A member of the congregation I serve died this week. It was fitting. The shadows of death linger about us this week. Like Peter, warming his hands by the blazing fire, trying to hide and catch glimpses of what Jesus suffered, I stood at the edge of the Holy Week shadows, watching for this central drama of mortality to unfold. 

As I prepared my Maundy Thursday sermon, she labored to breath under the oxygen mask. When I went to visit, her husband was there, hands clasped and head bowed over the bed. His name is Paul, but the attendants call him Saint Paul. It’s fitting. From what I can tell, he spends all of his spare time taking care of her or working at the soup kitchen. 

Her face was tilted, situated on the pillow in the eschewed position of those who are about to pass. I don’t know why the angle of a person’s head always tells me it’s time. But it does. She seemed content to let her neck become as pliable as an infant’s, as if she knew that she didn’t need to worry about the kinks haunting her the next day. The oxygen machine bubbled and hummed. I sat beside it, not noticing it, until Paul mentioned it, then somehow it became a roaring nuisance. 

As a pastor, I realize we have this sacred and odd position. We act as a shaman of sorts. Like the morphine, our presence can be that bridge between this world and the next. And so we think about death a great deal. Even if we don’t articulate it, we often hold a vision of it in our minds.

Ministers are the friends praying in the garden. And we come to the task with the same confusion, fear, regrets, and exhaustion. Sometimes I have prayed for the cup to pass and other times, I’ve muttered, “Not my will, but yours.” 

It’s not as if pastors have ever been there—through that valley of the shadow of death. I don’t know what will happen. I have my own doubts surrounding it. But I have been a witness to the calling and miracle of death so many times that I know there is something. 

People tell me what they saw when they had those heart-stopping experiences. It happens more than we might think, people die on the operating table and are brought back from the brink. They take their final breaths on the battlefield and then have a second chance. They speak of the Bright Light. The Tunnel. The Beauty. The Surrounding Love. 

As I think of death this week, I imagine Jesus heading to the place of the skull. In Christian theology, there is great debate about the importance of the cross. And many become terribly offended when I say that I hold to the saving nature of Christ’s teaching over his death. They worry that I’m de-valuing the cross somehow. That I have no regard for Jesus’ suffering. They echo Paul and his letter to the Galatians and fear that I’m saying that Christ died in vain.

In a way, I suppose I am. There are so many needless deaths at the hands of angry men. History is full of wars, murder, violence, and suffering. We try to make sense of it all. We give their deaths significance and meaning. We say that the martyrs were the seeds of the church. The soldiers died for freedom.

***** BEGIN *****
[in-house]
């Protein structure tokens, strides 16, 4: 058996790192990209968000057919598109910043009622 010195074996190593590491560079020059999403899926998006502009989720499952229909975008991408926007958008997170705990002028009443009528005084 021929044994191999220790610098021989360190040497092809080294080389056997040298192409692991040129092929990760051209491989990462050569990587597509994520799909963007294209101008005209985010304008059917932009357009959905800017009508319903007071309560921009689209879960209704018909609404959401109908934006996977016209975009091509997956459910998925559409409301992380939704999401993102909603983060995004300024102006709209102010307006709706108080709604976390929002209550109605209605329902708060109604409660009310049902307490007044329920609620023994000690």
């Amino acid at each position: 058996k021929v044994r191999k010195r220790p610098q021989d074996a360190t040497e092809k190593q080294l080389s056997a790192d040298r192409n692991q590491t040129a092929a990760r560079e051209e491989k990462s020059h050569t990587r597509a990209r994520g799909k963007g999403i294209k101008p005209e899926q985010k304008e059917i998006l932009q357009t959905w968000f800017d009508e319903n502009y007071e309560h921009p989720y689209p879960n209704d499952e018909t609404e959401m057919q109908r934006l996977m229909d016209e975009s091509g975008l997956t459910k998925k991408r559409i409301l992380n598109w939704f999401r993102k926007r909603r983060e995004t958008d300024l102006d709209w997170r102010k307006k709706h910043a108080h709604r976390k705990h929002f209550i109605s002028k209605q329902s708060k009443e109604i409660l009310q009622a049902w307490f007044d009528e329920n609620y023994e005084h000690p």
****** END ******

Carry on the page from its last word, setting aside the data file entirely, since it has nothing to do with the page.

In Chattanooga, there is a billboard, with the face of a teenager who died, reminding us to buckle our seat belts. I can imagine the parents wanting to create some purpose and sense out of the death when they realized that a simple safety device could have saved their son. 

But there is just something very human about the needlessness of death too. The pure vanity of it. And it seems a part of the declaration of Jesus’ incarnation to acknowledge what the cross was—a brutal implement of an oppressive government who wanted to intimidate its populace. A warning to the seditious. Like the tar-covered heads on a stick in the Game of Thrones. Like the reality show in Hunger Games. Vanity indeed.

I’m back at that bedside. Looking at the face of a woman with a full life—children and grandchildren. And there I construct that bridge—stripping away what I believe and what I don’t believe. I’m trying to know the unknowable, to put syllables on the sacred, to articulate a mystery. 

I don’t know what will come, but this is what I imagine. Nothing can separate us from the love of God. I am stirred by the vision of Eckhart and Edwards, that we are God’s creations, and so we live in the mind of God. We emanate from the mind of God and our perfect form is always there—just as an artist has the perfect painting in mind. When we die, the love of God surrounds us. We return to the mind of God.

We all imagine it differently—crystal fountains, gold streets, green pastures, still waters. Some believe we will simply cease to exist. I suppose there is still something in that belief of nothing. 

The metaphors are incomplete as we conjure up a road we’ve never traveled, but evoking the mysterium tremendum is just part of what we do. Especially during Holy Week.

Carol Howard Merritt

Carol Howard Merritt is a pastor at First Presbyterian Church in Spring City, Tennessee. She is the author of Healing Spiritual Wounds. Her blog is hosted by the Century.

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